Role of antimicrobial peptide genes in the life history of the housefly, Musca domestica L
Dana Nayduch, firstname.lastname@example.org, Georgia Southern University, Biology, 202 Georgia Avenue, PO Box 8042, Statesboro, GA
While feeding and breeding on decaying matter or feces, larvae and adults of the housefly (Musca domestica L.) ingest microorganisms and consequently serve as vectors for numerous pathogens. However, even though houseflies are constantly exposed to septic conditions—harboring microbes in their digestive tract and on their external surfaces—they are remarkably impervious to infection and disease. Microbial resistance may be mediated by physical barriers such as the cuticle or peritrophic matrix or by the activity of immune-responsive agents (microbicidal or microbistatic substances). While many studies have examined housefly-microbe symbiosis from the microbiological perspective, little is known about the immune defenses of the fly. The research presented here examined the interactions of houseflies and microbes by looking at the role of the housefly’s immune response in microbial symbiosis. We have cloned and identified three antimicrobial peptide (AMP) genes from the housefly: attacin, defensin and cecropin. Northern analysis of these AMPs showed differential expression in response to microbe “type” (Gram negative bacterium, Gram positive bacterium and broad spectrum antimicrobial, respectively) which is consistent with results seen previously in Drosophila. To begin to assess a functional role for these AMPs in the housefly’s resistance to microbial disease, their temporal expression was examined: 1. across life history (larva, pupa, young adult, old adult); and 2. in response to various microbes and nutritional states (as time course after exposure). These results, along with future studies, will reveal both strengths and vulnerabilities of the housefly immune system which possibly will lead to the development of new targets for pest control.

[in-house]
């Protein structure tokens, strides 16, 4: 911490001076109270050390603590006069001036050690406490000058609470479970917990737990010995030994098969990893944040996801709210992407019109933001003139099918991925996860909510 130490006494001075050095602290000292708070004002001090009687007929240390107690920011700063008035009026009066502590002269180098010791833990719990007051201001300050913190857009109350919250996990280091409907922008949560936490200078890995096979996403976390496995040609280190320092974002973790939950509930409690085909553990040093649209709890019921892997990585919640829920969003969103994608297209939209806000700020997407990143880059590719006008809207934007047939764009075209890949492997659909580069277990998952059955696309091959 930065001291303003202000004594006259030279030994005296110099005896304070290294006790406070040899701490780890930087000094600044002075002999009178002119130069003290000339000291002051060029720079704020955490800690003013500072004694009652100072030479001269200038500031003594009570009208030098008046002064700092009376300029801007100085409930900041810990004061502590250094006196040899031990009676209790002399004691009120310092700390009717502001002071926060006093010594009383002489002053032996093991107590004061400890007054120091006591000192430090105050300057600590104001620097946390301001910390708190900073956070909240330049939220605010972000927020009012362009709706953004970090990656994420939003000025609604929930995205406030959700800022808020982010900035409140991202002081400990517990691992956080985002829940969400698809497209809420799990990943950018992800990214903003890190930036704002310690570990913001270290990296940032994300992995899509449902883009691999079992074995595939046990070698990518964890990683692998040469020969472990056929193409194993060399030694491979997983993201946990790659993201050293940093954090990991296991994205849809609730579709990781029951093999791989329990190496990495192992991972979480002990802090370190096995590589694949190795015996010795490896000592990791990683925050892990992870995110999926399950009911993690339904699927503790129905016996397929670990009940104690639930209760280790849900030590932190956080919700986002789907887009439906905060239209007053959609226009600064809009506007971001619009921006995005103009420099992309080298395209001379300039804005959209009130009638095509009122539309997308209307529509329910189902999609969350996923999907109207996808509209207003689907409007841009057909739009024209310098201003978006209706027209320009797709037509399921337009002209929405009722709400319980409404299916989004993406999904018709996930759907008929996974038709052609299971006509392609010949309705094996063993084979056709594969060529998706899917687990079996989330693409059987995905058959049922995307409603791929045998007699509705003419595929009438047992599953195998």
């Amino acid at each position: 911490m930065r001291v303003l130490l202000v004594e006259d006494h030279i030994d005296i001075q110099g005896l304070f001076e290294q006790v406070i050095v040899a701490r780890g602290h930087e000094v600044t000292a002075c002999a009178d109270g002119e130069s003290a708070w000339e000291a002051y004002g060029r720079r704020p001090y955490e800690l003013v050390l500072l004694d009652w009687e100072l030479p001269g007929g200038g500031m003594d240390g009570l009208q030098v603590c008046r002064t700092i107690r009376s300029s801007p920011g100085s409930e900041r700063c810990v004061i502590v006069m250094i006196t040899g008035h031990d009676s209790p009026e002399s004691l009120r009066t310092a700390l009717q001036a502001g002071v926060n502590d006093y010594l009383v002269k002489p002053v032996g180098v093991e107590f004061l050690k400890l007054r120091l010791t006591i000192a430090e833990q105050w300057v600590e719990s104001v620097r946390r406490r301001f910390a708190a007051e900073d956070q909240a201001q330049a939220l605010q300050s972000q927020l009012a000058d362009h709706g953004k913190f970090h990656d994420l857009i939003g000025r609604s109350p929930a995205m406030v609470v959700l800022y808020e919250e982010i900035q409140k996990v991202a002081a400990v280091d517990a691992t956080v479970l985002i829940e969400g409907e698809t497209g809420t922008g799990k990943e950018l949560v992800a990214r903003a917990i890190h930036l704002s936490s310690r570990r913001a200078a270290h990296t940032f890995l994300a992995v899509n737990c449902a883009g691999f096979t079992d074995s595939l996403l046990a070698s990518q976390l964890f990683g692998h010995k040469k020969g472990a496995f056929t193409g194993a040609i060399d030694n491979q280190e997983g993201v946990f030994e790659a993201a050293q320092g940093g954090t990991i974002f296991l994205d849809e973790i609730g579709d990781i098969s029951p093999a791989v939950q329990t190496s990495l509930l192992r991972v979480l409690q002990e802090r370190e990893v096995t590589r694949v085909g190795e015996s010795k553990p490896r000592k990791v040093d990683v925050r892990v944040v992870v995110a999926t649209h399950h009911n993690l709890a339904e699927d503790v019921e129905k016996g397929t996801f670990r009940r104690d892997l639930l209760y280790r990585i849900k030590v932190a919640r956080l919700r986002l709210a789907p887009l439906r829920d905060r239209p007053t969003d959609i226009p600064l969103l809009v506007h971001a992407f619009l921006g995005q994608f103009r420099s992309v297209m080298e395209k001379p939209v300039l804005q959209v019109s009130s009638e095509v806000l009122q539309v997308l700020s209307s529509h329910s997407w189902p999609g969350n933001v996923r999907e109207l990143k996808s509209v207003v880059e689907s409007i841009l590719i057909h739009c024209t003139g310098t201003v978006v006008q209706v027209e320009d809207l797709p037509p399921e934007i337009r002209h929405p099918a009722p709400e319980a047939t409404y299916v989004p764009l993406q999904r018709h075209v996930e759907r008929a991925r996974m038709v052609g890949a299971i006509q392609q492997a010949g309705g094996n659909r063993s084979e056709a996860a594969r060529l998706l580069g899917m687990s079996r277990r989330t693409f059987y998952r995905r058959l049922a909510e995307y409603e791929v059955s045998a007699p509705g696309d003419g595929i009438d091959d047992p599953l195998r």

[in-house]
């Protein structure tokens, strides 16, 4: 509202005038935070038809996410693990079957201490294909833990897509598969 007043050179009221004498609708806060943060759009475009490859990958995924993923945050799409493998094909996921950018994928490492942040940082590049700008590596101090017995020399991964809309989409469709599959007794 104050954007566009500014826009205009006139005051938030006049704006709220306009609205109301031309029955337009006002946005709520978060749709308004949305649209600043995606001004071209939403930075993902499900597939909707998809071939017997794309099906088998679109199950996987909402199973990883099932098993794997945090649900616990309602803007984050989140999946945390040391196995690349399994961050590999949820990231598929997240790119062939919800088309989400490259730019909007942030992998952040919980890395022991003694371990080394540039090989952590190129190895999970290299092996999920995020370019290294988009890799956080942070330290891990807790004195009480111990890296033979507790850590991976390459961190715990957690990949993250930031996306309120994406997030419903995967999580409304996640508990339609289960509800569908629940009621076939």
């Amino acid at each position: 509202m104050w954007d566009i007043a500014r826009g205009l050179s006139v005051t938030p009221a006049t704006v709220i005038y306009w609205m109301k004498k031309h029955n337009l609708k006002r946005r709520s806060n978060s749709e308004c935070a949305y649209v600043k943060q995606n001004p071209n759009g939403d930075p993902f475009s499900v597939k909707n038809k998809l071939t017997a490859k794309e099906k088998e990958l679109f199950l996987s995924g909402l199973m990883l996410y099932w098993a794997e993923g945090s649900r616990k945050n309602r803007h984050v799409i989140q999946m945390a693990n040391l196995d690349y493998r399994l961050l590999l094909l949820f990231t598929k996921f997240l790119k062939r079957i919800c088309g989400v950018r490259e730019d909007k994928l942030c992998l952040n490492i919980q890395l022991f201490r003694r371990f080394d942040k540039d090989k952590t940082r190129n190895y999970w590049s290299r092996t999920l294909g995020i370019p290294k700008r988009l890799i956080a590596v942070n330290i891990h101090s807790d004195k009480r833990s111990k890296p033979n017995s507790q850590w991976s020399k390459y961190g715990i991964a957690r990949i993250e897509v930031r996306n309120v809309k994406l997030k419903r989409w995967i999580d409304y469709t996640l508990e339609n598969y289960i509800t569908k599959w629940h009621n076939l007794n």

Species 1: Diptera Muscidae Muscadomestica (house fly)